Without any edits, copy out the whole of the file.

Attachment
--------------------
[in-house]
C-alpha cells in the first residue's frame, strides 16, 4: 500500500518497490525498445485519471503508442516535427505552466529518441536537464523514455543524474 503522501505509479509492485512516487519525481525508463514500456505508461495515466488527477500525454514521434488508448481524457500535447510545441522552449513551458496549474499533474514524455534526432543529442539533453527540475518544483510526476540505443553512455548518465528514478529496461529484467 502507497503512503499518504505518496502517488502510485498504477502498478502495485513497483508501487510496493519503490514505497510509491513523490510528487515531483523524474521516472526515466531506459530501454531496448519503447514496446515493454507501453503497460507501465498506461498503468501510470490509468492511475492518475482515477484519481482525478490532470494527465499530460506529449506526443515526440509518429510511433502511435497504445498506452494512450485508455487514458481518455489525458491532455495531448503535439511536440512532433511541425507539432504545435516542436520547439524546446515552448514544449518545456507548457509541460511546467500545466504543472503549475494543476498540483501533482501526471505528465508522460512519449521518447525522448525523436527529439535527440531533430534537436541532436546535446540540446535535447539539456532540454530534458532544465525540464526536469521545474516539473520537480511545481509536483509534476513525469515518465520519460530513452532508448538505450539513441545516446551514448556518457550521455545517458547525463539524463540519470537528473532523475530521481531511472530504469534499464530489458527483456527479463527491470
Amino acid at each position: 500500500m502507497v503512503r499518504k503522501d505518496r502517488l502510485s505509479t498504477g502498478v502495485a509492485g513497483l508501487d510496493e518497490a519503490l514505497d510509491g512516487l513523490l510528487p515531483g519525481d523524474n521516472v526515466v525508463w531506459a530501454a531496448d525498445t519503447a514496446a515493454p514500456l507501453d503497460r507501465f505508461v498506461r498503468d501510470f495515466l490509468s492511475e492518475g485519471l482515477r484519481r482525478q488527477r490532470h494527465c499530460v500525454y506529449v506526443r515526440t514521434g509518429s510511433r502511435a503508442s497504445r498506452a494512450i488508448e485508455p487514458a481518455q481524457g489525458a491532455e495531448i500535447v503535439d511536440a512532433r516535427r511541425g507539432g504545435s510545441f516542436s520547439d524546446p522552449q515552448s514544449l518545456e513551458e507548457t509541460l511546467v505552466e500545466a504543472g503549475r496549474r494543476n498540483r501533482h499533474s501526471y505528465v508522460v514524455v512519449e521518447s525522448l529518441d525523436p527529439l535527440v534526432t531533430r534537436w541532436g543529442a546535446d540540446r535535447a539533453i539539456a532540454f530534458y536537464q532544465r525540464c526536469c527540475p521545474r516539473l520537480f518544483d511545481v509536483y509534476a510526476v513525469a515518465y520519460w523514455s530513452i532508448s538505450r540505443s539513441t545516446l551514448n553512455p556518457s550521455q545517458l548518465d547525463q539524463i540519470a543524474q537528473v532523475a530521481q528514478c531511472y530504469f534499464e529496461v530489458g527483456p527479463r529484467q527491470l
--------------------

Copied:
[in-house]
C-alpha cells in the first residue's frame, strides 16, 4: 500500500518497490525498445485519471503508442516535427505552466529518441536537464523514455543524474 503522501505509479509492485512516487519525481525508463514500456505508461495515466488527477500525454514521434488508448481524457500535447510545441522552449513551458496549474499533474514524455534526432543529442539533453527540475518544483510526476540505443553512455548518465528514478529496461529484467 502507497503512503499518504505518496502517488502510485498504477502498478502495485513497483508501487510496493519503490514505497510509491513523490510528487515531483523524474521516472526515466531506459530501454531496448519503447514496446515493454507501453503497460507501465498506461498503468501510470490509468492511475492518475482515477484519481482525478490532470494527465499530460506529449506526443515526440509518429510511433502511435497504445498506452494512450485508455487514458481518455489525458491532455495531448503535439511536440512532433511541425507539432504545435516542436520547439524546446515552448514544449518545456507548457509541460511546467500545466504543472503549475494543476498540483501533482501526471505528465508522460512519449521518447525522448525523436527529439535527440531533430534537436541532436546535446540540446535535447539539456532540454530534458532544465525540464526536469521545474516539473520537480511545481509536483509534476513525469515518465520519460530513452532508448538505450539513441545516446551514448556518457550521455545517458547525463539524463540519470537528473532523475530521481531511472530504469534499464530489458527483456527479463527491470
Amino acid at each position: 500500500m502507497v503512503r499518504k503522501d505518496r502517488l502510485s505509479t498504477g502498478v502495485a509492485g513497483l508501487d510496493e518497490a519503490l514505497d510509491g512516487l513523490l510528487p515531483g519525481d523524474n521516472v526515466v525508463w531506459a530501454a531496448d525498445t519503447a514496446a515493454p514500456l507501453d503497460r507501465f505508461v498506461r498503468d501510470f495515466l490509468s492511475e492518475g485519471l482515477r484519481r482525478q488527477r490532470h494527465c499530460v500525454y506529449v506526443r515526440t514521434g509518429s510511433r502511435a503508442s497504445r498506452a494512450i488508448e485508455p487514458a481518455q481524457g489525458a491532455e495531448i500535447v503535439d511536440a512532433r516535427r511541425g507539432g504545435s510545441f516542436s520547439d524546446p522552449q515552448s514544449l518545456e513551458e507548457t509541460l511546467v505552466e500545466a504543472g503549475r496549474r494543476n498540483r501533482h499533474s501526471y505528465v508522460v514524455v512519449e521518447s525522448l529518441d525523436p527529439l535527440v534526432t531533430r534537436w541532436g543529442a546535446d540540446r535535447a539533453i539539456a532540454f530534458y536537464q532544465r525540464c526536469c527540475p521545474r516539473l520537480f518544483d511545481v509536483y509534476a510526476v513525469a515518465y520519460w523514455s530513452i532508448s538505450r540505443s539513441t545516446l551514448n553512455p556518457s550521455q545517458l548518465d547525463q539524463i540519470a543524474q537528473v532523475a530521481q528514478c531511472y530504469f534499464e529496461v530489458g527483456p527479463r529484467q527491470l